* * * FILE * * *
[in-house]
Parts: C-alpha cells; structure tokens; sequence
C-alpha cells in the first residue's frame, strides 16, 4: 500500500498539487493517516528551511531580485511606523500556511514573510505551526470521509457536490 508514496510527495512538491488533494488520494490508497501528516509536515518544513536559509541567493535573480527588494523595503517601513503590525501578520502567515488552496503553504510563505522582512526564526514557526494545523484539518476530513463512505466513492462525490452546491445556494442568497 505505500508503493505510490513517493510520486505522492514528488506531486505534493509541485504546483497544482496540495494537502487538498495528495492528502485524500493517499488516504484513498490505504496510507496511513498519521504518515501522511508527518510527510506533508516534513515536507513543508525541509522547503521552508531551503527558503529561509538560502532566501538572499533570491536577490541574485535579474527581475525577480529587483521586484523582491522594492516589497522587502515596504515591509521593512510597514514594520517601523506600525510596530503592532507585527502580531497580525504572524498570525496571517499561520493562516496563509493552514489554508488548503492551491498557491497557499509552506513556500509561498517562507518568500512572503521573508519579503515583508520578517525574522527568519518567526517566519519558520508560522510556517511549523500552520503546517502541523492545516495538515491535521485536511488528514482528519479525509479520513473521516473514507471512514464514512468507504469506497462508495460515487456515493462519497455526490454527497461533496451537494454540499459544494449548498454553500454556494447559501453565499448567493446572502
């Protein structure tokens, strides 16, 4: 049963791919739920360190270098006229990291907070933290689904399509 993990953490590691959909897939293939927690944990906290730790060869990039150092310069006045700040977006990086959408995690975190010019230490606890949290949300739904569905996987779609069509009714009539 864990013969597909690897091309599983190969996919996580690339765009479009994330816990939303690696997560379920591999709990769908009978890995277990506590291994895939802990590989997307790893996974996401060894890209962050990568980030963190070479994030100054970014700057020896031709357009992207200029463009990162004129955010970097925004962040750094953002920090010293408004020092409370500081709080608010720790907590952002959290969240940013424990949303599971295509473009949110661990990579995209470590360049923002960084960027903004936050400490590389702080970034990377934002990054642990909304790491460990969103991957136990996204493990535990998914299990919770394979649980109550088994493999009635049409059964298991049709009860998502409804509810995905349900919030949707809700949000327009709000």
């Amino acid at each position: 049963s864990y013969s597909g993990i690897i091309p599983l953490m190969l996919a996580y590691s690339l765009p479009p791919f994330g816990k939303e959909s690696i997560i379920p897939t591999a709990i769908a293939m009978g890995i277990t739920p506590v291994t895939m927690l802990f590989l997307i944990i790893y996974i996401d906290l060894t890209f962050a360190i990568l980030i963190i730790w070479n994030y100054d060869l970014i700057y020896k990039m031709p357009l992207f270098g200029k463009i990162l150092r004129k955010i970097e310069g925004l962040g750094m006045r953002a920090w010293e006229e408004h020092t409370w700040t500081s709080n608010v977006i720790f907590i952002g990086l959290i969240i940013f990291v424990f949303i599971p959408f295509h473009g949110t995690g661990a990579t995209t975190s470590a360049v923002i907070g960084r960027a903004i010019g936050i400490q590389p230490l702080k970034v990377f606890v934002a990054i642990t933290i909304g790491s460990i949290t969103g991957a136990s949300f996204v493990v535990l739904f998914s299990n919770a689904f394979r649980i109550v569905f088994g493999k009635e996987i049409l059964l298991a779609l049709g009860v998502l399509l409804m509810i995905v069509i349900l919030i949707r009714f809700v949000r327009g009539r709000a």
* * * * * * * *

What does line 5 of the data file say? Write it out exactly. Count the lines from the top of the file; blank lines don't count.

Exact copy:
């Amino acid at each position: 049963s864990y013969s597909g993990i690897i091309p599983l953490m190969l996919a996580y590691s690339l765009p479009p791919f994330g816990k939303e959909s690696i997560i379920p897939t591999a709990i769908a293939m009978g890995i277990t739920p506590v291994t895939m927690l802990f590989l997307i944990i790893y996974i996401d906290l060894t890209f962050a360190i990568l980030i963190i730790w070479n994030y100054d060869l970014i700057y020896k990039m031709p357009l992207f270098g200029k463009i990162l150092r004129k955010i970097e310069g925004l962040g750094m006045r953002a920090w010293e006229e408004h020092t409370w700040t500081s709080n608010v977006i720790f907590i952002g990086l959290i969240i940013f990291v424990f949303i599971p959408f295509h473009g949110t995690g661990a990579t995209t975190s470590a360049v923002i907070g960084r960027a903004i010019g936050i400490q590389p230490l702080k970034v990377f606890v934002a990054i642990t933290i909304g790491s460990i949290t969103g991957a136990s949300f996204v493990v535990l739904f998914s299990n919770a689904f394979r649980i109550v569905f088994g493999k009635e996987i049409l059964l298991a779609l049709g009860v998502l399509l409804m509810i995905v069509i349900l919030i949707r009714f809700v949000r327009g009539r709000a």